Understanding the symptoms of alcohol and drug addiction isn’t so simple, says Harriet Hunter, author of the best-selling recovery book, “Miracles Of Recovery.”

WILMINGTON, NC, May 01, 2022 /24-7 PressRelease/ — Substance abuse (SUD) is a difficult form of disorder to diagnose – not because the symptoms are hidden or masked, but (in many cases) because the addict refuses to recognize the presence of the disease. Refusal to admit there is a problem does not solve the problem. Therein lies the insidious nature of addiction. Harriet Hunter, best-selling author of Miracles Of Recovery, addressed this topic in a recent article titled “Symptoms of Alcohol and Drug Addiction.” This article says in part:

There is no other brain cell destroyer like the subtlety of alcohol and the persistence of drugs.

For many of us, alcohol attacks without warning, seeping into and insidiously distorting an otherwise logical mind. According to our literature, those who are under the spell of a substance use disease, those with SUD, are generally outperforming in all other aspects of their lives except symptoms and manifestations of alcohol and drugs. This barrage begins, as brain cells and synapses flicker, are damaged and die. Some of us were blackout drinkers straight away, some are bingers, people who drink for short periods of time while others seem to have an unlimited capacity to drink around the clock. Others, there are those for whom we will never understand: those who can take it or leave it:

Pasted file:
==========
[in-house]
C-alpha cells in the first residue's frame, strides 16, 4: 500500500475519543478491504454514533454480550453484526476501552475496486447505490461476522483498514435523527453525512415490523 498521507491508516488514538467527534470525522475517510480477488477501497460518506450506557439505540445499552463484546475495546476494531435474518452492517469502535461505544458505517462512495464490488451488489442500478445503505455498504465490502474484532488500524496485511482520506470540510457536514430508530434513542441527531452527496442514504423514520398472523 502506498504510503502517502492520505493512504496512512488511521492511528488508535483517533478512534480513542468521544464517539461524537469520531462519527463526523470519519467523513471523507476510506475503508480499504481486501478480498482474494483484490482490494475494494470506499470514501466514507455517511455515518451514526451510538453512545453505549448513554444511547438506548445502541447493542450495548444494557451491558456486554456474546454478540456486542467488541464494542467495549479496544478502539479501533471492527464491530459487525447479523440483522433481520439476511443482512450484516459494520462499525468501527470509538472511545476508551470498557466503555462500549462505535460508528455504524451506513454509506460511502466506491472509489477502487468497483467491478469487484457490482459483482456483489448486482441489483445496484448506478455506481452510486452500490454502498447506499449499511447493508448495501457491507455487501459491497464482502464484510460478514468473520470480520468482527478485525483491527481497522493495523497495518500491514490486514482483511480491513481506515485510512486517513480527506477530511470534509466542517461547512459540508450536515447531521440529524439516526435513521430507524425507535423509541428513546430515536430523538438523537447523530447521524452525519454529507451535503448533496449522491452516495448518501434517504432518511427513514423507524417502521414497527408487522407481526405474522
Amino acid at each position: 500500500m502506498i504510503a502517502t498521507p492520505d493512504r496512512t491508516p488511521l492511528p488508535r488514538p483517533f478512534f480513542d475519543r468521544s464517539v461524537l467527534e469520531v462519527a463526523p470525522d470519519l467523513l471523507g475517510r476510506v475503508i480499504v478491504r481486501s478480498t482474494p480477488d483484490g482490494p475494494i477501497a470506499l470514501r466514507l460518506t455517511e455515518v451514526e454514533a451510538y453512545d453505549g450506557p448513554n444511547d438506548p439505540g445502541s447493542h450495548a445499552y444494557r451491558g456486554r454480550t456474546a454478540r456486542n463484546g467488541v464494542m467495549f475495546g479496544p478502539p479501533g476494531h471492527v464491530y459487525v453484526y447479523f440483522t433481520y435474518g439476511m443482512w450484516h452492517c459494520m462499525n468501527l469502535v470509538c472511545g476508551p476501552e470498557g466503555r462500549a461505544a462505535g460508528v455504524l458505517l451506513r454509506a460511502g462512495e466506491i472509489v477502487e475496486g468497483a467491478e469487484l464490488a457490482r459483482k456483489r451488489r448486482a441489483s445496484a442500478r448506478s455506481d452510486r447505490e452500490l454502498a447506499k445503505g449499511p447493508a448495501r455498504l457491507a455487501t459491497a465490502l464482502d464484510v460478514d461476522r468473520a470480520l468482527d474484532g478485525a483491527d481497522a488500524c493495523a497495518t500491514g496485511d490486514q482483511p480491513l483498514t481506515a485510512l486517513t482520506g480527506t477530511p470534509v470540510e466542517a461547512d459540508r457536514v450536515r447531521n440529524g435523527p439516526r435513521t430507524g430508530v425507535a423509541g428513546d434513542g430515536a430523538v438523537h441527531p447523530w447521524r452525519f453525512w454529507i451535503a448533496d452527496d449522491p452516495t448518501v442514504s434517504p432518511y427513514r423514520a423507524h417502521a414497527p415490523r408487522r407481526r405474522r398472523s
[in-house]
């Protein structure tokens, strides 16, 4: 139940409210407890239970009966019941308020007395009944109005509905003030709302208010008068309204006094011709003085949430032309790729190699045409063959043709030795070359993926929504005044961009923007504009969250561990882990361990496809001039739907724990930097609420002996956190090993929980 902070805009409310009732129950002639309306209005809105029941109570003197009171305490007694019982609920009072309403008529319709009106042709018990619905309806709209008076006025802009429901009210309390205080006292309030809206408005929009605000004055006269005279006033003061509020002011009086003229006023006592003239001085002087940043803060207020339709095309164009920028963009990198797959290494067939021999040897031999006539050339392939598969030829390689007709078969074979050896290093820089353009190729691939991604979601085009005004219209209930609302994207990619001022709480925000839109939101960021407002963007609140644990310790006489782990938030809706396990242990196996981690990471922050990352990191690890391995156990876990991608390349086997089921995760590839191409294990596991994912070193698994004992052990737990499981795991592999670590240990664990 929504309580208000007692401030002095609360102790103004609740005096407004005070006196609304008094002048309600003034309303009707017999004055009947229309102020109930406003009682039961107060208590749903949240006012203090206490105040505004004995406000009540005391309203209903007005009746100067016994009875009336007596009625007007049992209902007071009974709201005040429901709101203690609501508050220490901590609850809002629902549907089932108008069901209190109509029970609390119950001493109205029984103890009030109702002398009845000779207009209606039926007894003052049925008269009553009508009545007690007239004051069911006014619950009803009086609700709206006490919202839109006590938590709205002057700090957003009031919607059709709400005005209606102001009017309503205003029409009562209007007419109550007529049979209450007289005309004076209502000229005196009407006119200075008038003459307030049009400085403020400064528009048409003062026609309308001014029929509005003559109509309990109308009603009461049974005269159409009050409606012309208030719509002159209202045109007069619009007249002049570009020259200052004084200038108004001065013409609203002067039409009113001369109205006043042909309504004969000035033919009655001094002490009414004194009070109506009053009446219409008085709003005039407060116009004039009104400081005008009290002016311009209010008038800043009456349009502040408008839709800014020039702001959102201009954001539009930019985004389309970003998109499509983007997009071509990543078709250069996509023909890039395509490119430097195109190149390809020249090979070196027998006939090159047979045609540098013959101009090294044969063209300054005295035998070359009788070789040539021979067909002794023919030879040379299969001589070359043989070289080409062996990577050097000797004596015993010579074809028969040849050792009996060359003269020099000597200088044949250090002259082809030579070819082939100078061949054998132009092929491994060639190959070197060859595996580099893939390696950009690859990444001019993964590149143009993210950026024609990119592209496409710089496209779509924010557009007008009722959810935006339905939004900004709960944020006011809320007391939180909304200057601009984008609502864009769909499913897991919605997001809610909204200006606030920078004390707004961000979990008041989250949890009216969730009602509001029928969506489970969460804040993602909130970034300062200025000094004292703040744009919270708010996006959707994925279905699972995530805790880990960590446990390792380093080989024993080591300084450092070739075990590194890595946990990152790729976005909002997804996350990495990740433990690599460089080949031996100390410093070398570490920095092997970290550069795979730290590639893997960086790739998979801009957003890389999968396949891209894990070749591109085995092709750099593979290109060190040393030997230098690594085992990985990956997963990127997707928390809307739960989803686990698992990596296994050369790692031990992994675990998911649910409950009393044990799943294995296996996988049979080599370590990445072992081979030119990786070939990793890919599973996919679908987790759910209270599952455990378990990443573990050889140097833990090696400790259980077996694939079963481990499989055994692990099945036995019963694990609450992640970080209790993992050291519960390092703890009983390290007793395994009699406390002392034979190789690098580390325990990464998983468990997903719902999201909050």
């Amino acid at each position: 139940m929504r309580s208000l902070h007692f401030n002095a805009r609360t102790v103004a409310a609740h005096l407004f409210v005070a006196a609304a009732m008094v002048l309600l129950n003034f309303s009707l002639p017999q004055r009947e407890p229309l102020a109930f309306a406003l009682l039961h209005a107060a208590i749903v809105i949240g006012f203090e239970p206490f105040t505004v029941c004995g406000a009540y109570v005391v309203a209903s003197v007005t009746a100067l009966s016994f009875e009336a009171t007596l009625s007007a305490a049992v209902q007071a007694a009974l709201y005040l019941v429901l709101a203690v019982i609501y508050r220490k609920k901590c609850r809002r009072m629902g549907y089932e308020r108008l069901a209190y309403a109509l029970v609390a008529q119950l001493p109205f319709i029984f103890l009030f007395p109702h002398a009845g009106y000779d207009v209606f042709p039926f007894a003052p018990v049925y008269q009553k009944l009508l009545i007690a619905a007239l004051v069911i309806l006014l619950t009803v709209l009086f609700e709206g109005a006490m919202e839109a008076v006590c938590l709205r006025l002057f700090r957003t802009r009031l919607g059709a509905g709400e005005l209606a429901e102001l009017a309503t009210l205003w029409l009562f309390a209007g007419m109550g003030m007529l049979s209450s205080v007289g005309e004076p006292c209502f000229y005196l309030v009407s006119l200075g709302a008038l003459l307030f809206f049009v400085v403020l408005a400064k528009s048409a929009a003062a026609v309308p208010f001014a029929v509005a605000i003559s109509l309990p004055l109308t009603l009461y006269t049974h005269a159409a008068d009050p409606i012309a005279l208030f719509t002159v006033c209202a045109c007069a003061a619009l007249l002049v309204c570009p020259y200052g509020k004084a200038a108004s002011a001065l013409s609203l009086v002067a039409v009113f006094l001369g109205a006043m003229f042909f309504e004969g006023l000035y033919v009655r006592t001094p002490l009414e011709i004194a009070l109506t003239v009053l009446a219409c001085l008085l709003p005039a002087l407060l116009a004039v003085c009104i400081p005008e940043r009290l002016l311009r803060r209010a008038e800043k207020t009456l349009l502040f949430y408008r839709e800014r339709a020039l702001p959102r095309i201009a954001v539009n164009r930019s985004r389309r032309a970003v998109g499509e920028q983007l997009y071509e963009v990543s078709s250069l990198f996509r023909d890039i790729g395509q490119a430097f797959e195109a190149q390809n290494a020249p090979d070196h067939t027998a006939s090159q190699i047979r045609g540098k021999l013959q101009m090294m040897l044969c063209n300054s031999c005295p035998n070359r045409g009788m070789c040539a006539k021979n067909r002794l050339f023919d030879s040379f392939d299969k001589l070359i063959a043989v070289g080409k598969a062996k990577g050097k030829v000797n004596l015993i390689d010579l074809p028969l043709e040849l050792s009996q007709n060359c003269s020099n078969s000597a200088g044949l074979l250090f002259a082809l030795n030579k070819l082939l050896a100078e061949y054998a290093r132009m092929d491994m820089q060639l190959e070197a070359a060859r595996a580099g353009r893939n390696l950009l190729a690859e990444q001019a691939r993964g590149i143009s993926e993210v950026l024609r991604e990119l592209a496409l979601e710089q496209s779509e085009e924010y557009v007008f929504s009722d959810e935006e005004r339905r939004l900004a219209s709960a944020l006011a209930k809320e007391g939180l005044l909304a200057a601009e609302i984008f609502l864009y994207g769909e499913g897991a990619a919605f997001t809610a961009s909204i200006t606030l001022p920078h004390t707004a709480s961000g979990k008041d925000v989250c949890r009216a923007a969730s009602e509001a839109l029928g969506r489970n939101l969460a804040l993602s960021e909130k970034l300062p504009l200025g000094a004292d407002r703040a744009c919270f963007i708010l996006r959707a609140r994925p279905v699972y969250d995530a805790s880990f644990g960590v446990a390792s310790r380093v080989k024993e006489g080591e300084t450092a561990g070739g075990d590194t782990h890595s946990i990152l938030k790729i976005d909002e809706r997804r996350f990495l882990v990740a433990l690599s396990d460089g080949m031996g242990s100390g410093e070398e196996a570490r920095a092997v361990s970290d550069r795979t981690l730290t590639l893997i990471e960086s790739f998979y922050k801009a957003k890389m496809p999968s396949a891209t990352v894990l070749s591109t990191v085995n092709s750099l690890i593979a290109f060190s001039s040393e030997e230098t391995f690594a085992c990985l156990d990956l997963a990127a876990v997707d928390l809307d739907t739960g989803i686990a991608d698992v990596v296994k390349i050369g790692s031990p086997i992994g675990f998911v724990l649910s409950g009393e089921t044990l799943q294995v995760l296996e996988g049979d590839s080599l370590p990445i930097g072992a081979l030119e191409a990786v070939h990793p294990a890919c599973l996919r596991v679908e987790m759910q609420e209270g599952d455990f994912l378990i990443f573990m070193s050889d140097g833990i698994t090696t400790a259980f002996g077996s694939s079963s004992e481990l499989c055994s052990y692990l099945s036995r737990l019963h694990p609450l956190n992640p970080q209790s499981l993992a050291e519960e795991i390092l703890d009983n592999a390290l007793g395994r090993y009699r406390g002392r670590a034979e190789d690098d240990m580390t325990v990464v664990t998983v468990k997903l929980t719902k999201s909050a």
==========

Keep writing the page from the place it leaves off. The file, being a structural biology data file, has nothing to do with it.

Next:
They go away, with alcohol, beer or wine in their glass, and they leave it.

We know the effects are so elusive that we think we need more, and we do. For us, there is always a need for more. The booze works uninterruptedly behind the scenes, demanding ever more serious cooperation from its host, with every sip.